Why and How to Transpose a Bifocal Prescription Into a Single Vision

Why and How to Transpose a Bifocal Prescription Into a Single Vision

07/09/2021 Off By admin

Bifocals of today are as thin as any other lens, and they come in all forms – round, blended, D or FT28, 35 segments. The job of an Optician is to determine what type of bifocal best meets any individual patron’s needs.

Bifocals are needed and useful whenever a person is prescribed two fields of vision for an ocular condition called presbyopia. The patient needs distance vision and near vision for reading things up close. The type of bifocal is usually determined by the Optician and patient after a series of questions such as:

  • Does the patient want a visible bifocal segment?
  • Does the patient spend a large amount of time reading?
  • What type of career/lifestyle?

What if, however, a person really doesn’t want nor feel that they need a bifocal? Depending on their lifestyle and cares, many times a that bifocal can be transposed into single vision lenses – one for distance vision and/or another for reading only.

An example of this would be if a patient’s bifocal prescription is as follows:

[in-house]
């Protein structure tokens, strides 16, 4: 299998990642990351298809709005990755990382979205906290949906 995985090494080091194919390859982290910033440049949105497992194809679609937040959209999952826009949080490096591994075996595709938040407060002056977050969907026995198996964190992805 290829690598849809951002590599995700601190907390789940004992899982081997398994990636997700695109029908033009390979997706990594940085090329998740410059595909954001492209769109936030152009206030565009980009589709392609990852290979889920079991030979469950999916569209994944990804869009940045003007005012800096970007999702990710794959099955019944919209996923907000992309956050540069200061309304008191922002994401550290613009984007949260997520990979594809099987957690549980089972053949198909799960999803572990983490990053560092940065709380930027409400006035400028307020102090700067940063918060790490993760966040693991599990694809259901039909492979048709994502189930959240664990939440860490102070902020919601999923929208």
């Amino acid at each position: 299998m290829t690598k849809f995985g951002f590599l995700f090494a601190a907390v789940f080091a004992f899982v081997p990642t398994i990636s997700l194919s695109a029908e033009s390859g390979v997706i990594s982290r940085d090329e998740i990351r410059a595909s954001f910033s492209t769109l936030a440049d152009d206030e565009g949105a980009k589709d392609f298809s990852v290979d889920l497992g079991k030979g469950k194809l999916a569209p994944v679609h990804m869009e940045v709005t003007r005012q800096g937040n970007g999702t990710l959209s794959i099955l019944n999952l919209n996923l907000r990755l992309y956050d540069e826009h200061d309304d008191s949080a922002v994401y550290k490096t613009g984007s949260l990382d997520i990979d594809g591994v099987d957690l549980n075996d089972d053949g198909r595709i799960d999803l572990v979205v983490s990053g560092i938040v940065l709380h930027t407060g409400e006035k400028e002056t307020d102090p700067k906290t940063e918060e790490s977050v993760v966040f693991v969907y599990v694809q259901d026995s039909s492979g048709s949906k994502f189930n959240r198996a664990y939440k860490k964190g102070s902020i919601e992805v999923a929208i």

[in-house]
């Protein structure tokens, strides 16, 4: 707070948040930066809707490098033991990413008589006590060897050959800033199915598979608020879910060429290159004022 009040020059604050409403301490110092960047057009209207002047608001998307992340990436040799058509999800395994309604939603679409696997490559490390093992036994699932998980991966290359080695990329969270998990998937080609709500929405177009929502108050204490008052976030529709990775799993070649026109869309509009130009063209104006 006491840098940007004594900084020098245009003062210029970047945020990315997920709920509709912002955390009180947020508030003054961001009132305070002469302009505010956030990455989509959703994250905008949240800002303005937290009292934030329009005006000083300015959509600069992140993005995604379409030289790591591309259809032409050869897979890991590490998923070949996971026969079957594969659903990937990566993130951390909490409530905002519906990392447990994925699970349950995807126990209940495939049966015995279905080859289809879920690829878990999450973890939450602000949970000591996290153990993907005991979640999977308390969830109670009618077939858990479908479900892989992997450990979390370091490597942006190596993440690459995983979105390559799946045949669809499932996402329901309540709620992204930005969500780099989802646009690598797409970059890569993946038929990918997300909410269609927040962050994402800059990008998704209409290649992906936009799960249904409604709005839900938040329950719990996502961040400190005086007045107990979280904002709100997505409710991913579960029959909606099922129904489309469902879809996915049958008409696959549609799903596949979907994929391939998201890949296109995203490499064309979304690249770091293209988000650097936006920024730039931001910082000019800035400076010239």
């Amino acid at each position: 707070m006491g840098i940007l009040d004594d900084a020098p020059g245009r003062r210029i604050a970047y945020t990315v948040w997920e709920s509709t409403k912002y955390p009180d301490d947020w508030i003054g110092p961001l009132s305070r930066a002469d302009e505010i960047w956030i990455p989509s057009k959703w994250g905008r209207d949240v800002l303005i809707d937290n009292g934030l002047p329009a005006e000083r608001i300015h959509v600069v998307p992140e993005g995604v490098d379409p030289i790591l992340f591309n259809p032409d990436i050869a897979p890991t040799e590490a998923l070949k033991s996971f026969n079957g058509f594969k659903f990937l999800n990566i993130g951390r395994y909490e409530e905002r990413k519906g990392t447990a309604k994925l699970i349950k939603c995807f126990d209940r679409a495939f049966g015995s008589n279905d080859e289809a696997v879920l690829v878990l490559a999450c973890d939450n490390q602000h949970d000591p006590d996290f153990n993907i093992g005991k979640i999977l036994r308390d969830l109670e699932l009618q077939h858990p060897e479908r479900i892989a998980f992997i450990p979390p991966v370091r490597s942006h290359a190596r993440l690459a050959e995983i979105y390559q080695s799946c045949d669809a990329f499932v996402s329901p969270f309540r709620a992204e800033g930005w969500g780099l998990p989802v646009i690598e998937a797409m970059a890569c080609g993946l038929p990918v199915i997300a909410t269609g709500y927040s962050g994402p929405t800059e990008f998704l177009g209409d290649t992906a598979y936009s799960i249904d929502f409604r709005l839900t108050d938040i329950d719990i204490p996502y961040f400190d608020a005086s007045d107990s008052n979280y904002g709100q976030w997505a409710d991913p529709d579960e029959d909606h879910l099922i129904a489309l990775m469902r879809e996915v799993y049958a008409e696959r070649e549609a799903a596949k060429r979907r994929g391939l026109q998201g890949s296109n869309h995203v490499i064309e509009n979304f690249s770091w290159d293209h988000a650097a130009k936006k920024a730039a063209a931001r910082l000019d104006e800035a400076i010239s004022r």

OD: -0.50 sphere

OS: -0.25 -0.25 x 172

Add: 1.75

Clearly, the distance prescription (OD & OS) is 20/30 or better when it comes to visual acuity, therefore, there is no need to even use glasses for distance vision as there is little correction to obtain optimal vision. However, as far as the add or bifocal reading power, there is a need for correction in the near vision.

In this example, the patient would prefer to not use bifocals as the doctor has explained that she doesn’t need them yet while driving and things of that nature, but most of her visual problem comes from reading. On top of that, she doesn’t want to spend the extra money if she doesn’t need to even have distance vision inside the bifocal.

Surprise! The patient can save money and only use her eyewear for when she needs them most…reading. In order to change the prescription to a single vision from a bifocal prescription, simply use mathematics – algebra.

OD: -0.50 sphere

OS: -0.25 -0.25 x 172

Add: 1.75

Simply add the bifocal power (+1.75) to the sphere powers. The result is as follows:

-0.50 + 1.75 = OD: + 1.25

-0.25 +1.75 = OS: +1.50 -0.25 x 172 (The cylinder power and the axis always remain the same!)

Now the patient can save money while feeling better about her overall wear when it comes to eyeglasses.

Again, this is only one reason as to why an Optician may feel it best to change a prescription to single vision. Other reasons may exist, and it is up to that eyewear professional what is needed for that particular patient. If, however, there is an issue or questions with any changes, Opticians should always contact the prescribing physician.